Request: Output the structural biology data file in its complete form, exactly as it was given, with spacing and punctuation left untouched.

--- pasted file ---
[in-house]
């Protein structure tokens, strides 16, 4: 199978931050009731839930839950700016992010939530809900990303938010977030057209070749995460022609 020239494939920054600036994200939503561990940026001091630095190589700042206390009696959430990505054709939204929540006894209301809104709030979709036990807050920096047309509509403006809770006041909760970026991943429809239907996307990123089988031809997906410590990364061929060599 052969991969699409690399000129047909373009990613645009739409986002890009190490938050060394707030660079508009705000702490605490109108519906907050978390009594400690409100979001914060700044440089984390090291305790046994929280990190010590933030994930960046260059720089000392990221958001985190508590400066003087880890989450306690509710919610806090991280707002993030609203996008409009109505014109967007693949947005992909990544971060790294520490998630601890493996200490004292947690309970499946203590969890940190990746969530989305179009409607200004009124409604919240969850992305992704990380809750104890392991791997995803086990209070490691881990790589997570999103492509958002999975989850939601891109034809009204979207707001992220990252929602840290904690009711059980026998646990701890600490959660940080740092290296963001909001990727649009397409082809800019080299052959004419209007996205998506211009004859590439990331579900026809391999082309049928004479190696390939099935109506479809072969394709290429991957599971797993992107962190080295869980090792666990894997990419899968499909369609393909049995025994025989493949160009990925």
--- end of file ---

[in-house]
């Protein structure tokens, strides 16, 4: 199978931050009731839930839950700016992010939530809900990303938010977030057209070749995460022609 020239494939920054600036994200939503561990940026001091630095190589700042206390009696959430990505054709939204929540006894209301809104709030979709036990807050920096047309509509403006809770006041909760970026991943429809239907996307990123089988031809997906410590990364061929060599 052969991969699409690399000129047909373009990613645009739409986002890009190490938050060394707030660079508009705000702490605490109108519906907050978390009594400690409100979001914060700044440089984390090291305790046994929280990190010590933030994930960046260059720089000392990221958001985190508590400066003087880890989450306690509710919610806090991280707002993030609203996008409009109505014109967007693949947005992909990544971060790294520490998630601890493996200490004292947690309970499946203590969890940190990746969530989305179009409607200004009124409604919240969850992305992704990380809750104890392991791997995803086990209070490691881990790589997570999103492509958002999975989850939601891109034809009204979207707001992220990252929602840290904690009711059980026998646990701890600490959660940080740092290296963001909001990727649009397409082809800019080299052959004419209007996205998506211009004859590439990331579900026809391999082309049928004479190696390939099935109506479809072969394709290429991957599971797993992107962190080295869980090792666990894997990419899968499909369609393909049995025994025989493949160009990925």